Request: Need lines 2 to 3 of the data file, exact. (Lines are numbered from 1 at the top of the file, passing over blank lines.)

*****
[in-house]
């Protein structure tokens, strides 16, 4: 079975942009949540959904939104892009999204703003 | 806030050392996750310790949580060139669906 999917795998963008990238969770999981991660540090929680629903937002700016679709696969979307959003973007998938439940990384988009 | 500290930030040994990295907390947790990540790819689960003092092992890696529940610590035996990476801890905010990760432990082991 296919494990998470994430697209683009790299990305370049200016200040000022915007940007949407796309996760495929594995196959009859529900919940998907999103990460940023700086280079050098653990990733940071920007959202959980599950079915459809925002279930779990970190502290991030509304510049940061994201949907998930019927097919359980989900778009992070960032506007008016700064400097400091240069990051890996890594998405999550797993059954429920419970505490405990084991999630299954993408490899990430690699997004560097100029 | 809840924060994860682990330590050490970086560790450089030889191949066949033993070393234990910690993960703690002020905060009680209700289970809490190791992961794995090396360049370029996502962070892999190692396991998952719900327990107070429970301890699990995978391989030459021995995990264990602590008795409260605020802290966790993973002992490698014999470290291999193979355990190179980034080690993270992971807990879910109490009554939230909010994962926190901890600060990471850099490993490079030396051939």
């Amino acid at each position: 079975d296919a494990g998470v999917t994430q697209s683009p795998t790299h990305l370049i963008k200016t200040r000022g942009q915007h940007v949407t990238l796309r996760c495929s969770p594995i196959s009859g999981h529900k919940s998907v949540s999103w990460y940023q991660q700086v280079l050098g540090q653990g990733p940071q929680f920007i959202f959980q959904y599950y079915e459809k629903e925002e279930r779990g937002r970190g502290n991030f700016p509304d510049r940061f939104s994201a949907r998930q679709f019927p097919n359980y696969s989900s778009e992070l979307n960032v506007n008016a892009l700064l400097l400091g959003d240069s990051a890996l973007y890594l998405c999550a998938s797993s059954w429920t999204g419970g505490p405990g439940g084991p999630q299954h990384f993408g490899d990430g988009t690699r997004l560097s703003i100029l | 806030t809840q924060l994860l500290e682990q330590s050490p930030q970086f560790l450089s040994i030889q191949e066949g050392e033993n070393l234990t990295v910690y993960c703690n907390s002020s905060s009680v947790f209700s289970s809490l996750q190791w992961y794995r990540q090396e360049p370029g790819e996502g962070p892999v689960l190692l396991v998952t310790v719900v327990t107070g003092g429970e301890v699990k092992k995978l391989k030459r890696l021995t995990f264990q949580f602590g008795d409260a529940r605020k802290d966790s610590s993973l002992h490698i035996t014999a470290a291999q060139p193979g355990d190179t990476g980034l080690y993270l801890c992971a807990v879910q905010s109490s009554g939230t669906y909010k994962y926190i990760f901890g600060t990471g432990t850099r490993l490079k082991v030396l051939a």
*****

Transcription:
């Protein structure tokens, strides 16, 4: 079975942009949540959904939104892009999204703003 | 806030050392996750310790949580060139669906 999917795998963008990238969770999981991660540090929680629903937002700016679709696969979307959003973007998938439940990384988009 | 500290930030040994990295907390947790990540790819689960003092092992890696529940610590035996990476801890905010990760432990082991 296919494990998470994430697209683009790299990305370049200016200040000022915007940007949407796309996760495929594995196959009859529900919940998907999103990460940023700086280079050098653990990733940071920007959202959980599950079915459809925002279930779990970190502290991030509304510049940061994201949907998930019927097919359980989900778009992070960032506007008016700064400097400091240069990051890996890594998405999550797993059954429920419970505490405990084991999630299954993408490899990430690699997004560097100029 | 809840924060994860682990330590050490970086560790450089030889191949066949033993070393234990910690993960703690002020905060009680209700289970809490190791992961794995090396360049370029996502962070892999190692396991998952719900327990107070429970301890699990995978391989030459021995995990264990602590008795409260605020802290966790993973002992490698014999470290291999193979355990190179980034080690993270992971807990879910109490009554939230909010994962926190901890600060990471850099490993490079030396051939």
């Amino acid at each position: 079975d296919a494990g998470v999917t994430q697209s683009p795998t790299h990305l370049i963008k200016t200040r000022g942009q915007h940007v949407t990238l796309r996760c495929s969770p594995i196959s009859g999981h529900k919940s998907v949540s999103w990460y940023q991660q700086v280079l050098g540090q653990g990733p940071q929680f920007i959202f959980q959904y599950y079915e459809k629903e925002e279930r779990g937002r970190g502290n991030f700016p509304d510049r940061f939104s994201a949907r998930q679709f019927p097919n359980y696969s989900s778009e992070l979307n960032v506007n008016a892009l700064l400097l400091g959003d240069s990051a890996l973007y890594l998405c999550a998938s797993s059954w429920t999204g419970g505490p405990g439940g084991p999630q299954h990384f993408g490899d990430g988009t690699r997004l560097s703003i100029l | 806030t809840q924060l994860l500290e682990q330590s050490p930030q970086f560790l450089s040994i030889q191949e066949g050392e033993n070393l234990t990295v910690y993960c703690n907390s002020s905060s009680v947790f209700s289970s809490l996750q190791w992961y794995r990540q090396e360049p370029g790819e996502g962070p892999v689960l190692l396991v998952t310790v719900v327990t107070g003092g429970e301890v699990k092992k995978l391989k030459r890696l021995t995990f264990q949580f602590g008795d409260a529940r605020k802290d966790s610590s993973l002992h490698i035996t014999a470290a291999q060139p193979g355990d190179t990476g980034l080690y993270l801890c992971a807990v879910q905010s109490s009554g939230t669906y909010k994962y926190i990760f901890g600060t990471g432990t850099r490993l490079k082991v030396l051939a």